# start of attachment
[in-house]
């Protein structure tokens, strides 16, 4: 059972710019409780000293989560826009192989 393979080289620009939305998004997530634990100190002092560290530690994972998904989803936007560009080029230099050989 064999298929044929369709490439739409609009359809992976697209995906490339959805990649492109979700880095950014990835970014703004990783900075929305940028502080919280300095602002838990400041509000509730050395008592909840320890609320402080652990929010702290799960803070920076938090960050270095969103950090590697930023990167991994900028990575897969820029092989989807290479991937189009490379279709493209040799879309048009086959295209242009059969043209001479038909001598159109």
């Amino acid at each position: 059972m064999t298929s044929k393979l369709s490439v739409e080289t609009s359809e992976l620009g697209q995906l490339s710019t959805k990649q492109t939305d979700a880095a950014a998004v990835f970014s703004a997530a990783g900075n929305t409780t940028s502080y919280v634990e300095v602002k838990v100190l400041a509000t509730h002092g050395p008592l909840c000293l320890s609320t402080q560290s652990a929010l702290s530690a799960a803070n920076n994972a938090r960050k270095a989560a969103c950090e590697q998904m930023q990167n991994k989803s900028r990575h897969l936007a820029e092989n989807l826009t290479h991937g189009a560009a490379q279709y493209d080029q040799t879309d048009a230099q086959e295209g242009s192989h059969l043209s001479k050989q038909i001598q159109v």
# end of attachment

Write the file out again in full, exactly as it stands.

[in-house]
């Protein structure tokens, strides 16, 4: 059972710019409780000293989560826009192989 393979080289620009939305998004997530634990100190002092560290530690994972998904989803936007560009080029230099050989 064999298929044929369709490439739409609009359809992976697209995906490339959805990649492109979700880095950014990835970014703004990783900075929305940028502080919280300095602002838990400041509000509730050395008592909840320890609320402080652990929010702290799960803070920076938090960050270095969103950090590697930023990167991994900028990575897969820029092989989807290479991937189009490379279709493209040799879309048009086959295209242009059969043209001479038909001598159109």
């Amino acid at each position: 059972m064999t298929s044929k393979l369709s490439v739409e080289t609009s359809e992976l620009g697209q995906l490339s710019t959805k990649q492109t939305d979700a880095a950014a998004v990835f970014s703004a997530a990783g900075n929305t409780t940028s502080y919280v634990e300095v602002k838990v100190l400041a509000t509730h002092g050395p008592l909840c000293l320890s609320t402080q560290s652990a929010l702290s530690a799960a803070n920076n994972a938090r960050k270095a989560a969103c950090e590697q998904m930023q990167n991994k989803s900028r990575h897969l936007a820029e092989n989807l826009t290479h991937g189009a560009a490379q279709y493209d080029q040799t879309d048009a230099q086959e295209g242009s192989h059969l043209s001479k050989q038909i001598q159109v």